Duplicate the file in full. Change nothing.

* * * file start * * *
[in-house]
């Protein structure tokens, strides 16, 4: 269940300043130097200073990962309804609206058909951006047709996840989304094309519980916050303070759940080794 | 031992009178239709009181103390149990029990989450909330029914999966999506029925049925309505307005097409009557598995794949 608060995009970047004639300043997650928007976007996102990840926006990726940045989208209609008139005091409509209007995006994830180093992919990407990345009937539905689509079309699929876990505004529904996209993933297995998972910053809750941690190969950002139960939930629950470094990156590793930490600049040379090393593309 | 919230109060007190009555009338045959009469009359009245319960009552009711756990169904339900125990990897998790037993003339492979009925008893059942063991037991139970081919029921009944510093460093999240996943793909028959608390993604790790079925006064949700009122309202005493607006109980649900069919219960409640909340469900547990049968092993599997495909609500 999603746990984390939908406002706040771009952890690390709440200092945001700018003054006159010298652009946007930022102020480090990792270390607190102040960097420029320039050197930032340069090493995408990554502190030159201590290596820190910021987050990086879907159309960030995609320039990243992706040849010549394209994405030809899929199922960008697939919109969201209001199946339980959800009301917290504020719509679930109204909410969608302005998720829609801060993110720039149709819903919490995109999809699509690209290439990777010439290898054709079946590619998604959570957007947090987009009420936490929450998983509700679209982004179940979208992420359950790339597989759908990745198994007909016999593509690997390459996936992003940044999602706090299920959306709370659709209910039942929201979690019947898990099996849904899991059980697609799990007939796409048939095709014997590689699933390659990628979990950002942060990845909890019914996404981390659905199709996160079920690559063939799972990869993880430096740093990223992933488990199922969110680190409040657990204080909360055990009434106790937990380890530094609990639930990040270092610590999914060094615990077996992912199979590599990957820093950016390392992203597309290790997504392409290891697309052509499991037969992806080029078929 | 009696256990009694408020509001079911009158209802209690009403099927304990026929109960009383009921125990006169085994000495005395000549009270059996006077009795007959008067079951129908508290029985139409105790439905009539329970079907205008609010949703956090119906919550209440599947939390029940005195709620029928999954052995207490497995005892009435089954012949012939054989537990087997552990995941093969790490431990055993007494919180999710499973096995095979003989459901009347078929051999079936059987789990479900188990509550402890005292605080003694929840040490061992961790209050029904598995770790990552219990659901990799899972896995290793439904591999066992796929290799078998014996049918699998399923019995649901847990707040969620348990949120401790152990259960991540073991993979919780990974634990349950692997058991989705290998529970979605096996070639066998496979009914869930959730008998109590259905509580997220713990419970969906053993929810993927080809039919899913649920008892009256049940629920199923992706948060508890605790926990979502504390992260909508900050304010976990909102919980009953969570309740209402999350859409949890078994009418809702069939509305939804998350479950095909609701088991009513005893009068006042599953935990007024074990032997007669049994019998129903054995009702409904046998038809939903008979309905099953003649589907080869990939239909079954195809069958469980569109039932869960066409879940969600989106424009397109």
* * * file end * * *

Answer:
[in-house]
């Protein structure tokens, strides 16, 4: 269940300043130097200073990962309804609206058909951006047709996840989304094309519980916050303070759940080794 | 031992009178239709009181103390149990029990989450909330029914999966999506029925049925309505307005097409009557598995794949 608060995009970047004639300043997650928007976007996102990840926006990726940045989208209609008139005091409509209007995006994830180093992919990407990345009937539905689509079309699929876990505004529904996209993933297995998972910053809750941690190969950002139960939930629950470094990156590793930490600049040379090393593309 | 919230109060007190009555009338045959009469009359009245319960009552009711756990169904339900125990990897998790037993003339492979009925008893059942063991037991139970081919029921009944510093460093999240996943793909028959608390993604790790079925006064949700009122309202005493607006109980649900069919219960409640909340469900547990049968092993599997495909609500 999603746990984390939908406002706040771009952890690390709440200092945001700018003054006159010298652009946007930022102020480090990792270390607190102040960097420029320039050197930032340069090493995408990554502190030159201590290596820190910021987050990086879907159309960030995609320039990243992706040849010549394209994405030809899929199922960008697939919109969201209001199946339980959800009301917290504020719509679930109204909410969608302005998720829609801060993110720039149709819903919490995109999809699509690209290439990777010439290898054709079946590619998604959570957007947090987009009420936490929450998983509700679209982004179940979208992420359950790339597989759908990745198994007909016999593509690997390459996936992003940044999602706090299920959306709370659709209910039942929201979690019947898990099996849904899991059980697609799990007939796409048939095709014997590689699933390659990628979990950002942060990845909890019914996404981390659905199709996160079920690559063939799972990869993880430096740093990223992933488990199922969110680190409040657990204080909360055990009434106790937990380890530094609990639930990040270092610590999914060094615990077996992912199979590599990957820093950016390392992203597309290790997504392409290891697309052509499991037969992806080029078929 | 009696256990009694408020509001079911009158209802209690009403099927304990026929109960009383009921125990006169085994000495005395000549009270059996006077009795007959008067079951129908508290029985139409105790439905009539329970079907205008609010949703956090119906919550209440599947939390029940005195709620029928999954052995207490497995005892009435089954012949012939054989537990087997552990995941093969790490431990055993007494919180999710499973096995095979003989459901009347078929051999079936059987789990479900188990509550402890005292605080003694929840040490061992961790209050029904598995770790990552219990659901990799899972896995290793439904591999066992796929290799078998014996049918699998399923019995649901847990707040969620348990949120401790152990259960991540073991993979919780990974634990349950692997058991989705290998529970979605096996070639066998496979009914869930959730008998109590259905509580997220713990419970969906053993929810993927080809039919899913649920008892009256049940629920199923992706948060508890605790926990979502504390992260909508900050304010976990909102919980009953969570309740209402999350859409949890078994009418809702069939509305939804998350479950095909609701088991009513005893009068006042599953935990007024074990032997007669049994019998129903054995009702409904046998038809939903008979309905099953003649589907080869990939239909079954195809069958469980569109039932869960066409879940969600989106424009397109």